IMDb > Lady Snowblood (1973)
Shurayukihime
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Lady Snowblood (1973) More at IMDbPro »Shurayukihime (original title)

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Overview

User Rating:
7.7/10   8,527 votes »
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Down 4% in popularity this week. See why on IMDbPro.
Director:
Writers:
Kazuo Kamimura (story) &
Kazuo Koike (story) ...
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Contact:
View company contact information for Lady Snowblood on IMDbPro.
Release Date:
1 December 1973 (Japan) See more »
Genre:
Plot:
A young girl is born and raised to be an instrument of revenge. Full summary » | Add synopsis »
User Reviews:
Super-entertaining female revenge flick See more (47 total) »

Cast

  (in credits order)

Meiko Kaji ... Yuki Kashima (Shurayuki-hime)
Toshio Kurosawa ... Ryûrei Ashio
Masaaki Daimon ... Gô Kashima
Miyoko Akaza ... Sayo Kashima
Shinichi Uchida ... Shirô Kashima
Takeo Chii ... Tokuichi Shôkei
Noboru Nakaya ... Banzô Takemura
Yoshiko Nakada ... Kobue Takemura

Akemi Negishi ... Tajire no Okiku
Kaoru Kusuda ... Otora Mikazuki
Sanae Nakahara ... Kitahama, Okono
Hôsei Komatsu ... Genzô Shibayama
Makoto Matsuzaki ... Daikashi
Hiroshi Hasegawa ... Daihachi Kachime
Takehiko Ono (as Susumu Kuroki)

Hitoshi Takagi ... Matsuemon
Mayumi Maemura ... Young Yuki
Kenji Ôkura ... Henchman
Ichirô Kijima

Shôichi Hirose
Kai Atô ... Henchman

Eiji Okada ... Gishirô Tsukamoto
Kô Nishimura ... Priest Dôkai

Directed by
Toshiya Fujita 
 
Writing credits
Kazuo Kamimura (story) &
Kazuo Koike (story)

Norio Osada  screenplay

Produced by
Kikumaru Okuda .... executive producer
Robert J. Woodhead .... executive producer
 
Original Music by
Masaaki Hirao 
 
Cinematography by
Masaki Tamura 
 
Film Editing by
Osamu Inoue 
 
Production Design by
Kazuo Satsuya 
 
Production Management
Hiroaki Tanno .... production manager
 
Second Unit Director or Assistant Director
Kiyoshi Segawa .... assistant director
 
Sound Department
Noboru Kamikura .... sound
Noboru Nishio .... sound mixer
 
Camera and Electrical Department
Naomi Hashiyama .... still photographer
Chôshirô Ishii .... electrician
 
Other crew
Kunishiro Hayashi .... sword choreographer
 

Production CompaniesDistributorsOther Companies

Additional Details

Also Known As:
"Shurayukihime" - Japan (original title)
"Lady of Blood" - Hong Kong (English title) (video CD title)
See more »
Runtime:
97 min
Country:
Language:
Color:
Aspect Ratio:
2.35 : 1 See more »
Sound Mix:

Did You Know?

Trivia:
Meiko Kaji was originally supposed to say the word "tears" at the end, but this line was ultimately cut from the film.See more »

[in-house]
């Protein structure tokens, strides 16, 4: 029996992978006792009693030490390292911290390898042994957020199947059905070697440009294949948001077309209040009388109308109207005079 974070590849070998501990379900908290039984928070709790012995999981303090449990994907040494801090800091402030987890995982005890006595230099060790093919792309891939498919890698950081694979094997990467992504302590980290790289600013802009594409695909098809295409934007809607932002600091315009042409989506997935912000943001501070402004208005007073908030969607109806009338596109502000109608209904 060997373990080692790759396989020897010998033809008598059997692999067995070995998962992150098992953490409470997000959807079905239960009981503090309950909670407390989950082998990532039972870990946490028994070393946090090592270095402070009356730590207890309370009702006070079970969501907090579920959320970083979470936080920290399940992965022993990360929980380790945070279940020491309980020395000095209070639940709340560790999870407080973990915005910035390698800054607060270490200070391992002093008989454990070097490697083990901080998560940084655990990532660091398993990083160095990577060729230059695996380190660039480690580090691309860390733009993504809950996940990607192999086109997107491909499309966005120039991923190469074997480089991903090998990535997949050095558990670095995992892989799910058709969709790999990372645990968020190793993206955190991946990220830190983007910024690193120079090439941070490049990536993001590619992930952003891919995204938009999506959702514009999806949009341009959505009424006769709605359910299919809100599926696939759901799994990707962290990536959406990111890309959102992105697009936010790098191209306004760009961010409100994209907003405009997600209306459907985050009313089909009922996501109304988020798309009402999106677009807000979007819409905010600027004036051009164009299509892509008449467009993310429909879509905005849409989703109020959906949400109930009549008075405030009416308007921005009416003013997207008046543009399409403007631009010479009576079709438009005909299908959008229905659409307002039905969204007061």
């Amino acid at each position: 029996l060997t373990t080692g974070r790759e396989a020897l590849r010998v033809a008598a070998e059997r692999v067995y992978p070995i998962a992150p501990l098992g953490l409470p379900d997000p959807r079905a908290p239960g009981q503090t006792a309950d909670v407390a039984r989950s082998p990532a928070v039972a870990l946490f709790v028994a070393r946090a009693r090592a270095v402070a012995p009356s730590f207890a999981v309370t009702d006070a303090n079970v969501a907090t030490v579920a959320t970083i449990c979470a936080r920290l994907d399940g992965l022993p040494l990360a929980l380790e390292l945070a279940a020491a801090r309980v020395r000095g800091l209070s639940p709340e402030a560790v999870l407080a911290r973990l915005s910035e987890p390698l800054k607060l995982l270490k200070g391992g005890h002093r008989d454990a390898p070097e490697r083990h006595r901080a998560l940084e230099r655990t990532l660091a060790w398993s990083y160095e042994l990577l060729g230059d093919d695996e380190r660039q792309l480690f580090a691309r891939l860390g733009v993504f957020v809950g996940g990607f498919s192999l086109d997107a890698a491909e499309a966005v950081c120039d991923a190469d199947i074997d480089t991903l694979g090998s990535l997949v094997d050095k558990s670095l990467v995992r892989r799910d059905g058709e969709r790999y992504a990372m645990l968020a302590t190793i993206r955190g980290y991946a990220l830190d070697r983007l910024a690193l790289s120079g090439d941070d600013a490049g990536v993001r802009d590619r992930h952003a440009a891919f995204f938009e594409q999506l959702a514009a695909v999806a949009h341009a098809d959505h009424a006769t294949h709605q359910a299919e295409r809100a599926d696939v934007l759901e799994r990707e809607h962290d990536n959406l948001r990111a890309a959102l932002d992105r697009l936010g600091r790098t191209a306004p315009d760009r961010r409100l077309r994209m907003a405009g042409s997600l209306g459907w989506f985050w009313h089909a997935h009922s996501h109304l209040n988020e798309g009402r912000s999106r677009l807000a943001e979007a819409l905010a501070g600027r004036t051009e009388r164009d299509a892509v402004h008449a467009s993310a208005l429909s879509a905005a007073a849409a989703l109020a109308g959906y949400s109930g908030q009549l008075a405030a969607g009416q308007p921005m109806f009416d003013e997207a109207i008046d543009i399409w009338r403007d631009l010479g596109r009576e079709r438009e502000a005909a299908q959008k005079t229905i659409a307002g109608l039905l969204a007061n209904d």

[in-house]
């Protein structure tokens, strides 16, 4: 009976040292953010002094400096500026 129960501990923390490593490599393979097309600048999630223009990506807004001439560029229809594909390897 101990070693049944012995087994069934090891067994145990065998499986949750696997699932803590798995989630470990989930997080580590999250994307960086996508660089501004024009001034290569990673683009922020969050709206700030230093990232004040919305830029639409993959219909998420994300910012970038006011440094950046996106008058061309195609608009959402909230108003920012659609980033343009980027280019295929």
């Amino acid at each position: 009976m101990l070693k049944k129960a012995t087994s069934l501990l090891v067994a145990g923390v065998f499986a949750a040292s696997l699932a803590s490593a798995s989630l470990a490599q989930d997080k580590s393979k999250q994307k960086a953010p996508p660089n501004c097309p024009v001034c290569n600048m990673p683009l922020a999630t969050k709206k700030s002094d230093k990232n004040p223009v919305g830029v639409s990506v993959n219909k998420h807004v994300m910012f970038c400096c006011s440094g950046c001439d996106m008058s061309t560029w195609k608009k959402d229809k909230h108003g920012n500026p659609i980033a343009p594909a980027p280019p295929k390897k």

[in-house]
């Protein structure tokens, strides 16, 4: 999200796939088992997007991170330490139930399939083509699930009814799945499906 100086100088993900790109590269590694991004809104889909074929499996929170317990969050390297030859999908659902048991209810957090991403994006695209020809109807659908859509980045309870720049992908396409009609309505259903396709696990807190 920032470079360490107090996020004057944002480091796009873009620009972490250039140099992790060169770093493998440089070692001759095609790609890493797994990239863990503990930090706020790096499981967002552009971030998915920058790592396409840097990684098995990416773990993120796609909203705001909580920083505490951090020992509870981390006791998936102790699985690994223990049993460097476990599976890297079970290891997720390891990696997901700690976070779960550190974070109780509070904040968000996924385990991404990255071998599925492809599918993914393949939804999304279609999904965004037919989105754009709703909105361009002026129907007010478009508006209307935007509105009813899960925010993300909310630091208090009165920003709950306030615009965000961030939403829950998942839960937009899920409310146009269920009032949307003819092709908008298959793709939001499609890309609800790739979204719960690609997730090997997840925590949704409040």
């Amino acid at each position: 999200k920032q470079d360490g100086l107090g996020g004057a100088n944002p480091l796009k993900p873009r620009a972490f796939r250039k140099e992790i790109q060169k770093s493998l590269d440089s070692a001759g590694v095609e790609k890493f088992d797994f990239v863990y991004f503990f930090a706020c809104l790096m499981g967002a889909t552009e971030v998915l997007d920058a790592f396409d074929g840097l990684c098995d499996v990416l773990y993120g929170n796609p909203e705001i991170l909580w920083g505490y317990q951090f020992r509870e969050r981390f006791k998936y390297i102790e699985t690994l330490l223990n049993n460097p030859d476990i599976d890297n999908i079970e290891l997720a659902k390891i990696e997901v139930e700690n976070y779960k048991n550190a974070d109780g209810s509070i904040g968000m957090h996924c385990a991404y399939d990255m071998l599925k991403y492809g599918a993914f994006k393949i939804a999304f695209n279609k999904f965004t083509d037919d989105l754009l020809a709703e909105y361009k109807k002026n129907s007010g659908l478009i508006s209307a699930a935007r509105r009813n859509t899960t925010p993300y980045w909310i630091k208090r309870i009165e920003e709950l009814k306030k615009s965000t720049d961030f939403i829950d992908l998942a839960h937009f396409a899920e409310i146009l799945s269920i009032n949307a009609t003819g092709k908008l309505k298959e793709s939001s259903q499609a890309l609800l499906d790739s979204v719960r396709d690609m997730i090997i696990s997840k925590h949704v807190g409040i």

Goofs:
Factual errors: The revolver that Gishiro fires at Yuki is a Webley, which is capable of holding but six rounds. Gishiro fired 7 rounds without reloading.See more »
Quotes:
Yuki Kashima:Look at med closely. Do I look like someone you raped?See more »
Movie Connections:
Referenced in Kill Bill: Vol. 1 (2003)See more »
Soundtrack:
Shura no HanaSee more »

FAQ

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8 out of 9 people found the following review useful.
Super-entertaining female revenge flick, 7 November 2014
Author: mevmijaumau from Croatia

Toshiya Fujita's Lady Snowblood, (based on the manga of the same name) starring Meiko Kaji, is now most commonly known as the film that inspired Quentin Tarantino's Kill Bill movies. Tarantino is a notorious copycat, but I frankly don't find that to be a big deal, I mean other filmmakers like Stanley Kubrick copied from other films all the time yet nobody has a problem with that.

Kill Bill lifted many elements from Lady Snowblood; the female revenge plot with four main villains (the one played by Lucy Liu is even inspired by Shurayuki), battles on snowy fields, fountains of watery blood, fights with the female villain's henchmen, an animated sequence (in LS it's a series of scenes from the manga because I assume the budget was too low for an animated scene), the protagonist killing a girl's parent, division into chapters, some of the music which was plain borrowed, and the non-linear chronology. I actually prefer Lady Snowblood to Kill Bill because it has a far more absorbing atmosphere, which is one of the most important things for a movie to have as I see it.

Lady Snowblood is divided into four chapters and dramatically narrated by some anonymous. Surprisingly enough, the camera-work is just brilliant for an exploitation film. There are many interesting techniques, like zooming in on a stair-ascending character's partially obscured face in the background and then focusing on her as soon as she appears on the others' level, or suddenly zooming out of the scene high into the sky. The color cinematography and costume work are all very memorable.

The bloody scenes have the usual fire hydrant-like blood fountains common in many samurai films at the time, I mean that's just classic, I can't believe some people are having problems with that. The over-the-top acting also isn't a nuisance, it's a lovable exploitation film trope that just makes the movie better. Meiko Kaji is great both in the leading role and on the film's soundtrack; the main song Shura no hana (translated by Tarantino as The Flower of Carnage) is amazing, probably one of the best movie character theme songs I've heard so far.

Lady Snowblood also has a sequel by the same director, a Hong Kong remake, as well as a sci-fi re-imagining which came out years later. But yeah, sadly it's most famous for being an inspiration to Tarantino, which is unfortunate because it's a great film on its own, a masterpiece in its own genre - highly entertaining, dark and colorful. Be sure to check it out.

9,5/10

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